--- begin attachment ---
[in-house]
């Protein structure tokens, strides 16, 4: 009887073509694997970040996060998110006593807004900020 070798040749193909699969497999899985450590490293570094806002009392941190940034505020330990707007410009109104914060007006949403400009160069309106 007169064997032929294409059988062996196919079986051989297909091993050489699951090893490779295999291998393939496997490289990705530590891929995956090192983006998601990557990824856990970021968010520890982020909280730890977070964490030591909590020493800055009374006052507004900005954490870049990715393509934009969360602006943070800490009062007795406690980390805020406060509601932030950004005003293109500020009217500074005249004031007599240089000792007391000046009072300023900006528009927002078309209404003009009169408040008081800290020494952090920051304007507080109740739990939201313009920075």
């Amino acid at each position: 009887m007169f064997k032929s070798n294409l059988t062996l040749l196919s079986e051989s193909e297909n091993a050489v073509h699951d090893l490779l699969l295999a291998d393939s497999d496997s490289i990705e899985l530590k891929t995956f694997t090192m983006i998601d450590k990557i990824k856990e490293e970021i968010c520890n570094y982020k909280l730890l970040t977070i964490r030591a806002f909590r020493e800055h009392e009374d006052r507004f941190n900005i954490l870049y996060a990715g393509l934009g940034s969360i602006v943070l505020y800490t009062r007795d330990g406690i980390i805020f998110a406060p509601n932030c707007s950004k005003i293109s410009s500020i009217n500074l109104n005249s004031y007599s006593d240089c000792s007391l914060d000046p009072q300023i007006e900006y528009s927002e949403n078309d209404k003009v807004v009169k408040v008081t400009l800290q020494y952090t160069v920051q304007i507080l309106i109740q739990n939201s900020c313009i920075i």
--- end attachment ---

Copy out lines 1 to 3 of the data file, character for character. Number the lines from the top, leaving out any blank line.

[in-house]
């Protein structure tokens, strides 16, 4: 009887073509694997970040996060998110006593807004900020 070798040749193909699969497999899985450590490293570094806002009392941190940034505020330990707007410009109104914060007006949403400009160069309106 007169064997032929294409059988062996196919079986051989297909091993050489699951090893490779295999291998393939496997490289990705530590891929995956090192983006998601990557990824856990970021968010520890982020909280730890977070964490030591909590020493800055009374006052507004900005954490870049990715393509934009969360602006943070800490009062007795406690980390805020406060509601932030950004005003293109500020009217500074005249004031007599240089000792007391000046009072300023900006528009927002078309209404003009009169408040008081800290020494952090920051304007507080109740739990939201313009920075």
């Amino acid at each position: 009887m007169f064997k032929s070798n294409l059988t062996l040749l196919s079986e051989s193909e297909n091993a050489v073509h699951d090893l490779l699969l295999a291998d393939s497999d496997s490289i990705e899985l530590k891929t995956f694997t090192m983006i998601d450590k990557i990824k856990e490293e970021i968010c520890n570094y982020k909280l730890l970040t977070i964490r030591a806002f909590r020493e800055h009392e009374d006052r507004f941190n900005i954490l870049y996060a990715g393509l934009g940034s969360i602006v943070l505020y800490t009062r007795d330990g406690i980390i805020f998110a406060p509601n932030c707007s950004k005003i293109s410009s500020i009217n500074l109104n005249s004031y007599s006593d240089c000792s007391l914060d000046p009072q300023i007006e900006y528009s927002e949403n078309d209404k003009v807004v009169k408040v008081t400009l800290q020494y952090t160069v920051q304007i507080l309106i109740q739990n939201s900020c313009i920075i």